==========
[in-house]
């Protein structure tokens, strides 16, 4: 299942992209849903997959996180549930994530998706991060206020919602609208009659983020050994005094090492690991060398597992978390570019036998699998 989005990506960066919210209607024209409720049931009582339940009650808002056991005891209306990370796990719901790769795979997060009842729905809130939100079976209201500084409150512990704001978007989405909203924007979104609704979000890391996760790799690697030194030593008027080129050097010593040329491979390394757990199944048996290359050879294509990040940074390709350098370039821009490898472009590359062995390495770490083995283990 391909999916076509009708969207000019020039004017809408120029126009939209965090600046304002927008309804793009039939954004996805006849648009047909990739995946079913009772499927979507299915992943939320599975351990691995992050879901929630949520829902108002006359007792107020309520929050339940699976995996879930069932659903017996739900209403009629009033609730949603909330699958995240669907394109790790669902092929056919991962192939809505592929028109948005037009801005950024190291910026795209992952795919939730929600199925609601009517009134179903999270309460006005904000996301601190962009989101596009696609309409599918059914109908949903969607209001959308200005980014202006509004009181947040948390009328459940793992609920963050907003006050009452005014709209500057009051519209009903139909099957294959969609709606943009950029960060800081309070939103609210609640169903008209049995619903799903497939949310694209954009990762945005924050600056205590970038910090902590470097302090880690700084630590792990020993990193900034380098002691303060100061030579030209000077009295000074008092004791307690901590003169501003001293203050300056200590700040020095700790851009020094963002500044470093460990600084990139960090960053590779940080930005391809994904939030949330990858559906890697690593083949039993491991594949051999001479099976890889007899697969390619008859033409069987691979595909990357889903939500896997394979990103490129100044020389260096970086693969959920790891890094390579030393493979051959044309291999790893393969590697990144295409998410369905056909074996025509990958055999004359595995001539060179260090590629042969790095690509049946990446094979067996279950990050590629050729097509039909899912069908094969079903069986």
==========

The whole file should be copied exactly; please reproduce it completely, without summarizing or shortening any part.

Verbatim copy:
[in-house]
């Protein structure tokens, strides 16, 4: 299942992209849903997959996180549930994530998706991060206020919602609208009659983020050994005094090492690991060398597992978390570019036998699998 989005990506960066919210209607024209409720049931009582339940009650808002056991005891209306990370796990719901790769795979997060009842729905809130939100079976209201500084409150512990704001978007989405909203924007979104609704979000890391996760790799690697030194030593008027080129050097010593040329491979390394757990199944048996290359050879294509990040940074390709350098370039821009490898472009590359062995390495770490083995283990 391909999916076509009708969207000019020039004017809408120029126009939209965090600046304002927008309804793009039939954004996805006849648009047909990739995946079913009772499927979507299915992943939320599975351990691995992050879901929630949520829902108002006359007792107020309520929050339940699976995996879930069932659903017996739900209403009629009033609730949603909330699958995240669907394109790790669902092929056919991962192939809505592929028109948005037009801005950024190291910026795209992952795919939730929600199925609601009517009134179903999270309460006005904000996301601190962009989101596009696609309409599918059914109908949903969607209001959308200005980014202006509004009181947040948390009328459940793992609920963050907003006050009452005014709209500057009051519209009903139909099957294959969609709606943009950029960060800081309070939103609210609640169903008209049995619903799903497939949310694209954009990762945005924050600056205590970038910090902590470097302090880690700084630590792990020993990193900034380098002691303060100061030579030209000077009295000074008092004791307690901590003169501003001293203050300056200590700040020095700790851009020094963002500044470093460990600084990139960090960053590779940080930005391809994904939030949330990858559906890697690593083949039993491991594949051999001479099976890889007899697969390619008859033409069987691979595909990357889903939500896997394979990103490129100044020389260096970086693969959920790891890094390579030393493979051959044309291999790893393969590697990144295409998410369905056909074996025509990958055999004359595995001539060179260090590629042969790095690509049946990446094979067996279950990050590629050729097509039909899912069908094969079903069986």